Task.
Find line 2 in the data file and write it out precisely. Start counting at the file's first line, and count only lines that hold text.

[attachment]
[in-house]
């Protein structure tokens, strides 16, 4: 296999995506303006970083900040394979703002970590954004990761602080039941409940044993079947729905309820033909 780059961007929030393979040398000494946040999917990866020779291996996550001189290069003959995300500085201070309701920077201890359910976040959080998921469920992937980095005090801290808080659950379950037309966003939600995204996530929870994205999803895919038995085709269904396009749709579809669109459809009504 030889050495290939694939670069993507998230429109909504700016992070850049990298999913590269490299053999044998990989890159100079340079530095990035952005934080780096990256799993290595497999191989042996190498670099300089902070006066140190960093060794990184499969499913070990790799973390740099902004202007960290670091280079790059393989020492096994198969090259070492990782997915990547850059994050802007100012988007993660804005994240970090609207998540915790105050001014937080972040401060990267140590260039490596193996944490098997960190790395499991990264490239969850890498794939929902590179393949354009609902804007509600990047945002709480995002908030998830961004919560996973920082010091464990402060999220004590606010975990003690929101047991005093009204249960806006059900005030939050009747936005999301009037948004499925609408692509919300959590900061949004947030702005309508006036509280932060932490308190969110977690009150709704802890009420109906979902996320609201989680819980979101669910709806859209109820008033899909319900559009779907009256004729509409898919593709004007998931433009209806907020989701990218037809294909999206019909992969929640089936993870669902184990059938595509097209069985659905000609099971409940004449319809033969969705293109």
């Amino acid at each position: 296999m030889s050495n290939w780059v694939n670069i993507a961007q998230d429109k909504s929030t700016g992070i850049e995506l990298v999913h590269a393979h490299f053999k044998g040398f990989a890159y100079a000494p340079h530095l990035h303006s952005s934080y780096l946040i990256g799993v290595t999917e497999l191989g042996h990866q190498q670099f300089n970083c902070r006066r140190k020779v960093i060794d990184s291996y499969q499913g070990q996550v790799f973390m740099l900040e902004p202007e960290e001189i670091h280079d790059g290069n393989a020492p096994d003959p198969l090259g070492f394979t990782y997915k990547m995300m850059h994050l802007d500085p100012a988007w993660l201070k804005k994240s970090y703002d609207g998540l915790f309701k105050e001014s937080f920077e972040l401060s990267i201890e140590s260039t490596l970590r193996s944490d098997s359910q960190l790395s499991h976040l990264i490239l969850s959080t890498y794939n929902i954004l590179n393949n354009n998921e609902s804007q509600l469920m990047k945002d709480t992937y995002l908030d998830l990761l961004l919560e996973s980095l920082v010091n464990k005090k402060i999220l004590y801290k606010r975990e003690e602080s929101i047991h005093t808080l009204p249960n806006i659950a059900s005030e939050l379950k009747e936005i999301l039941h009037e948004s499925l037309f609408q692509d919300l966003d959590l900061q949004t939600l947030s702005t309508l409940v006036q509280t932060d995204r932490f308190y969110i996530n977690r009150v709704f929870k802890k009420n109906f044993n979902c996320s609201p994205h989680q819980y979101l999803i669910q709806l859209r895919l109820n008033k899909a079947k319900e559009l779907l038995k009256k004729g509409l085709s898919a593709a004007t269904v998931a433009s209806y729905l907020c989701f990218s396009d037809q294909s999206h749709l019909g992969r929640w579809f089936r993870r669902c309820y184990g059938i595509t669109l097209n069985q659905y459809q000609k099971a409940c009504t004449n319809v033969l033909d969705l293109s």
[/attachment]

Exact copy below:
């Protein structure tokens, strides 16, 4: 296999995506303006970083900040394979703002970590954004990761602080039941409940044993079947729905309820033909 780059961007929030393979040398000494946040999917990866020779291996996550001189290069003959995300500085201070309701920077201890359910976040959080998921469920992937980095005090801290808080659950379950037309966003939600995204996530929870994205999803895919038995085709269904396009749709579809669109459809009504 030889050495290939694939670069993507998230429109909504700016992070850049990298999913590269490299053999044998990989890159100079340079530095990035952005934080780096990256799993290595497999191989042996190498670099300089902070006066140190960093060794990184499969499913070990790799973390740099902004202007960290670091280079790059393989020492096994198969090259070492990782997915990547850059994050802007100012988007993660804005994240970090609207998540915790105050001014937080972040401060990267140590260039490596193996944490098997960190790395499991990264490239969850890498794939929902590179393949354009609902804007509600990047945002709480995002908030998830961004919560996973920082010091464990402060999220004590606010975990003690929101047991005093009204249960806006059900005030939050009747936005999301009037948004499925609408692509919300959590900061949004947030702005309508006036509280932060932490308190969110977690009150709704802890009420109906979902996320609201989680819980979101669910709806859209109820008033899909319900559009779907009256004729509409898919593709004007998931433009209806907020989701990218037809294909999206019909992969929640089936993870669902184990059938595509097209069985659905000609099971409940004449319809033969969705293109």